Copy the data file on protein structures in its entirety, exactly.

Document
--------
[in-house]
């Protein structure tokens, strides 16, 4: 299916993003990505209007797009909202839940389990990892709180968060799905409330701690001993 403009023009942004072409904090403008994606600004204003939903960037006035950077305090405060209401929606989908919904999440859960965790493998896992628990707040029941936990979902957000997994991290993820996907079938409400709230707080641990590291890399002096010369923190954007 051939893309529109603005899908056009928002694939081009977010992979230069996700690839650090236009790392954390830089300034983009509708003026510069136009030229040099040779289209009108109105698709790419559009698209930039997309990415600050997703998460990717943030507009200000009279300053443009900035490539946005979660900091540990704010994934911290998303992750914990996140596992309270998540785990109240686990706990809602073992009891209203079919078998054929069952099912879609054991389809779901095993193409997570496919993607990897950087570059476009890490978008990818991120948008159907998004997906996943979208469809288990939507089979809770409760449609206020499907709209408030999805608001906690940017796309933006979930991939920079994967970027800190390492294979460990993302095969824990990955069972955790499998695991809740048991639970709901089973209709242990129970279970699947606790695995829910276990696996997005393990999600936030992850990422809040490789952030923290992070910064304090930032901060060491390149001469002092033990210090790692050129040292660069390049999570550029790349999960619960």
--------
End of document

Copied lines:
[in-house]
């Protein structure tokens, strides 16, 4: 299916993003990505209007797009909202839940389990990892709180968060799905409330701690001993 403009023009942004072409904090403008994606600004204003939903960037006035950077305090405060209401929606989908919904999440859960965790493998896992628990707040029941936990979902957000997994991290993820996907079938409400709230707080641990590291890399002096010369923190954007 051939893309529109603005899908056009928002694939081009977010992979230069996700690839650090236009790392954390830089300034983009509708003026510069136009030229040099040779289209009108109105698709790419559009698209930039997309990415600050997703998460990717943030507009200000009279300053443009900035490539946005979660900091540990704010994934911290998303992750914990996140596992309270998540785990109240686990706990809602073992009891209203079919078998054929069952099912879609054991389809779901095993193409997570496919993607990897950087570059476009890490978008990818991120948008159907998004997906996943979208469809288990939507089979809770409760449609206020499907709209408030999805608001906690940017796309933006979930991939920079994967970027800190390492294979460990993302095969824990990955069972955790499998695991809740048991639970709901089973209709242990129970279970699947606790695995829910276990696996997005393990999600936030992850990422809040490789952030923290992070910064304090930032901060060491390149001469002092033990210090790692050129040292660069390049999570550029790349999960619960």